There is history behind the current WSJ/NYT spat: The New York Observer today has found a 2008 letter Times Executive Editor Bill Keller wrote in an effort, basically, to make a Journal reporter lose an important award.
Here's the story: Journal reporter Shai Oster won a George Polk Award for a report on problems with the construction of China's Three Gorges Dam (For those who don't know, the George Polk Award is a fancy award given for political reporting. Joan Didion has one—look it up). In a press release announcing the award, the committee implied that Oster's article basically forced the Chinese government to admit that the Dam would displace 4 million people.
Bill Keller was all: Nu, uh it didn't! His letter essentially says: "The Journal article was not actually as important as you think it is. Wah Wah. Give us the award instead." This excerpt, from John Koblin's Observer piece:
In your release you state that subsequent to The Journal's series on Three Gorges, 'China acknowledged that it must relocate as many as 4 million people.'
The basis of this claim appears to be a story carried by local Chinese media and initially picked up by foreign media after a Chinese conference convened to discuss the dam last fall.
The New York Times, which also wrote an article about Three Gorges as part of an extensive 10-part series on China's environmental problems, followed up on the claim of relocating 4 million people. We found-as did The Financial Times, The Associated Press and Chinese media-that it involved little more than repackaged resettlement plans related to the expansion of the city of Chongqing... The problems at the dam are real, but any claim that China plans to move so many people as a result of the problems, much less as a result of any newspaper story, is false.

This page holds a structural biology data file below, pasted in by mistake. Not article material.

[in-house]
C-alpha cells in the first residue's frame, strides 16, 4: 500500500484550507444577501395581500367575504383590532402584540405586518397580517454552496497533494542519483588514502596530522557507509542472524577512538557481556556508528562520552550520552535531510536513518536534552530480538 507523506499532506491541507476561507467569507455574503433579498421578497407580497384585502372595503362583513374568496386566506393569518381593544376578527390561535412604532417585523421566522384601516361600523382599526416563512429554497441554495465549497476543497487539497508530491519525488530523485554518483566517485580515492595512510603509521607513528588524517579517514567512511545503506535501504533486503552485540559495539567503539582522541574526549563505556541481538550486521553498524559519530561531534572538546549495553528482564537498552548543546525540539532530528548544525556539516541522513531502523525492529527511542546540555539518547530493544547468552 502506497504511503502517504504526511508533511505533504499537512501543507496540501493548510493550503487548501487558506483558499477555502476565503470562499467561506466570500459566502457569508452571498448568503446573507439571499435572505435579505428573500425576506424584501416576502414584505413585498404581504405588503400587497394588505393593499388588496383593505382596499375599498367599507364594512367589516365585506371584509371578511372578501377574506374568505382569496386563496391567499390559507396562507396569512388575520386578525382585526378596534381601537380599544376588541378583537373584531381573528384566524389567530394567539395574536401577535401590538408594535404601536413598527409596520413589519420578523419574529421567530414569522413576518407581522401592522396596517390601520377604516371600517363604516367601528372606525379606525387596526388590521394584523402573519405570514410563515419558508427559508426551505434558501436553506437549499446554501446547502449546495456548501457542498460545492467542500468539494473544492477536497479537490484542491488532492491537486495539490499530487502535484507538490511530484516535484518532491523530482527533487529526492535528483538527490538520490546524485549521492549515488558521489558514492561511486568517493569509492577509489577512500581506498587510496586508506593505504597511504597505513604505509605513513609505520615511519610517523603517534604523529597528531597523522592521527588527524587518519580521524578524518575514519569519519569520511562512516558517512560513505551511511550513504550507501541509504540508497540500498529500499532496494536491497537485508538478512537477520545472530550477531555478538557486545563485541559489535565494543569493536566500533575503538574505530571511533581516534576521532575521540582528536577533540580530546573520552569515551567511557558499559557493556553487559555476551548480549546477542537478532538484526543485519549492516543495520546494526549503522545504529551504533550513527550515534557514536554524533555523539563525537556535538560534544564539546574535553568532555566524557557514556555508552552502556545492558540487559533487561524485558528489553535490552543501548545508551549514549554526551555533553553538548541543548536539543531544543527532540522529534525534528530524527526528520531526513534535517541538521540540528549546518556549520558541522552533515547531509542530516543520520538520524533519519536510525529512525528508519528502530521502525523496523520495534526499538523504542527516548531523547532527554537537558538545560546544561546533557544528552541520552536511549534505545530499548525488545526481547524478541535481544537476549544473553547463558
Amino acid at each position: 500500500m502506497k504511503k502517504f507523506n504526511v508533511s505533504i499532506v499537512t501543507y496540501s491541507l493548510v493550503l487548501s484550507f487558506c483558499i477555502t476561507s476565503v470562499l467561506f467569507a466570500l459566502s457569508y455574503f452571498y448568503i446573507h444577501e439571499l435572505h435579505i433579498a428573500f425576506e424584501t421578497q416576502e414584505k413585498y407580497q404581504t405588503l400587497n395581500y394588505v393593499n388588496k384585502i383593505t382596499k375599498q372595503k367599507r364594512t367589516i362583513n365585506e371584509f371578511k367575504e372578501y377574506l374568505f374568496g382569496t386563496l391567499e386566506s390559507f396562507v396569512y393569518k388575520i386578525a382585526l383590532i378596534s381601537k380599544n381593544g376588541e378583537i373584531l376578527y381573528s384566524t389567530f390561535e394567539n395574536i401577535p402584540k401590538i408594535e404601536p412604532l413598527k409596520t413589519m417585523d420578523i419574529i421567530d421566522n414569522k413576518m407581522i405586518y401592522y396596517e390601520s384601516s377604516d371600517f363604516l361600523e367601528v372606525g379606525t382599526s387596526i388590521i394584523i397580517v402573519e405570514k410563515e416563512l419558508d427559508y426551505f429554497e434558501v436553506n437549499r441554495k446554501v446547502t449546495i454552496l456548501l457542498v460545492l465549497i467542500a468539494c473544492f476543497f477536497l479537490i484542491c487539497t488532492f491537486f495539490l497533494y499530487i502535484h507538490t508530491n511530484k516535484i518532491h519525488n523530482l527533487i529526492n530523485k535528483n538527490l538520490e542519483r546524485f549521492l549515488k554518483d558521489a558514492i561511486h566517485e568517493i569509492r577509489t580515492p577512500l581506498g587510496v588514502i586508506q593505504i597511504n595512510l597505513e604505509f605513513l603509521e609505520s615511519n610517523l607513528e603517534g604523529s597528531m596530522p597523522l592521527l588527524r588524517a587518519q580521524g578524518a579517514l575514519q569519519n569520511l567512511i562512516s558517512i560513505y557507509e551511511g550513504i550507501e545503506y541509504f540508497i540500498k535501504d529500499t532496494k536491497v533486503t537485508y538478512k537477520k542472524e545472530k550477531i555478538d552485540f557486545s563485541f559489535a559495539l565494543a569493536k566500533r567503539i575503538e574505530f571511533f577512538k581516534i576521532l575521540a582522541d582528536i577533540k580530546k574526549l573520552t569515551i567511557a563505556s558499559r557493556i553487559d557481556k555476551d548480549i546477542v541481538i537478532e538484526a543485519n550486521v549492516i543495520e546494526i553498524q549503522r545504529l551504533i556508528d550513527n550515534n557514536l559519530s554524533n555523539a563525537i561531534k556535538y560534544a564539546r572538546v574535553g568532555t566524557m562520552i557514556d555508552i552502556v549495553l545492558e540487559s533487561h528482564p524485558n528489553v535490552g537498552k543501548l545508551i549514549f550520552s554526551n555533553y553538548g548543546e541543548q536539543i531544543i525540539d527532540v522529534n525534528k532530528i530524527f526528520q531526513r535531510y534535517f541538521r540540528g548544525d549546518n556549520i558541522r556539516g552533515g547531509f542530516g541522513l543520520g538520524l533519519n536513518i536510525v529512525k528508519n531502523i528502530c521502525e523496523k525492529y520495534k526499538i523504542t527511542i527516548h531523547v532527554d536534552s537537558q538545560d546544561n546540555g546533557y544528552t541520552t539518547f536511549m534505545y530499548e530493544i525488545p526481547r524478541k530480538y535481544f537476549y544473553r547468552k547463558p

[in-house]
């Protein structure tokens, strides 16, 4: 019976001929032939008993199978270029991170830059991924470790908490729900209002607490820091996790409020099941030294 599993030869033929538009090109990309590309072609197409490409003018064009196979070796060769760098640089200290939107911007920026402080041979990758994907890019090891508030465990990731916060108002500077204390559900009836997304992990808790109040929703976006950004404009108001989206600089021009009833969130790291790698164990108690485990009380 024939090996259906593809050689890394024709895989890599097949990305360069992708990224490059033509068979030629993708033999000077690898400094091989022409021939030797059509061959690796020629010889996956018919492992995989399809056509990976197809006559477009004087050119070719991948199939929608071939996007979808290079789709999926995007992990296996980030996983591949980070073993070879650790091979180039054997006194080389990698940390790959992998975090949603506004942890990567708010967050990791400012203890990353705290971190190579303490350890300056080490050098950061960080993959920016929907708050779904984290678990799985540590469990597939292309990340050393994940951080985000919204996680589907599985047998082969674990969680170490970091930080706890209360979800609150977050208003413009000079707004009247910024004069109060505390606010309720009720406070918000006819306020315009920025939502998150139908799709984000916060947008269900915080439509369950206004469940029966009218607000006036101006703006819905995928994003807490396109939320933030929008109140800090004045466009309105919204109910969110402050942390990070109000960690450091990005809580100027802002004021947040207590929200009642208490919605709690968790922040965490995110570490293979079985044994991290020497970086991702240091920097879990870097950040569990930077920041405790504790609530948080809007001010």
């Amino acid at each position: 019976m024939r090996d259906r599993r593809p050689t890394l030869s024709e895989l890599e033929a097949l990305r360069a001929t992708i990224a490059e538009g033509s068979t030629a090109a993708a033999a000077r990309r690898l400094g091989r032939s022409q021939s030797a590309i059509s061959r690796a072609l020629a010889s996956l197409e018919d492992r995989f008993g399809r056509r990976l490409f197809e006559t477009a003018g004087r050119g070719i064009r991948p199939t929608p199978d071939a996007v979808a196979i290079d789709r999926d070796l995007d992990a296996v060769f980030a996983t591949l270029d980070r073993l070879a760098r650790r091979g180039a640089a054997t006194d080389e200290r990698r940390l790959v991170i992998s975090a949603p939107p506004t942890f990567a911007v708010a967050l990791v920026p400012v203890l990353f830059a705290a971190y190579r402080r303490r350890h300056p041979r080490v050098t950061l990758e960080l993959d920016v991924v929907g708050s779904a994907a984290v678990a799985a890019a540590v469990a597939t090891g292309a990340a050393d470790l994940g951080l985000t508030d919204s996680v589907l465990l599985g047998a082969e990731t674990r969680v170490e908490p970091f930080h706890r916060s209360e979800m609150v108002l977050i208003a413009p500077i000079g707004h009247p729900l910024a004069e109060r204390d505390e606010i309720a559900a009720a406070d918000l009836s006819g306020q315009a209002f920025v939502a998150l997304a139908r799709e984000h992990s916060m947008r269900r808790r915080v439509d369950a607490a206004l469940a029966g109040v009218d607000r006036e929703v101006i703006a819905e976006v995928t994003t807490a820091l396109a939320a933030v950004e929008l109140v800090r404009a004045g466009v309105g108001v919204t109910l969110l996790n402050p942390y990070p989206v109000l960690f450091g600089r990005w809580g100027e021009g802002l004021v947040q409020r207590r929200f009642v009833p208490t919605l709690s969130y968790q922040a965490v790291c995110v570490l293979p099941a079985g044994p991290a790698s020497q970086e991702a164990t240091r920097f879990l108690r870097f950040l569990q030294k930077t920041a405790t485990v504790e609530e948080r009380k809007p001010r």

(i.e. It wasn't the dam, you dolts, it was this huge-ass city. Was the Journal's article about the city? Didn't think so. But we wrote a pretty good article about that city! So...)
The current controversy is mainly over the unflattering words Times reporter David Carr used to describe the Journal; but this letter could be interpreted by some blogging warmongers as amounting to attempted career sabotage.
Honestly, outside of hosting big photos on their website, the best thing newspapers can do to save themselves right now is to adopt a no holds barred, mixed-martial arts approach to their competitors. This would make the industry way more amenable to being incorporated into a fantasy football-type game, which is the only thing that seems to makes people pay attention to anything these days. (We've got our money on the Journal if it comes to blows. There's just something about loving money that makes you strong.)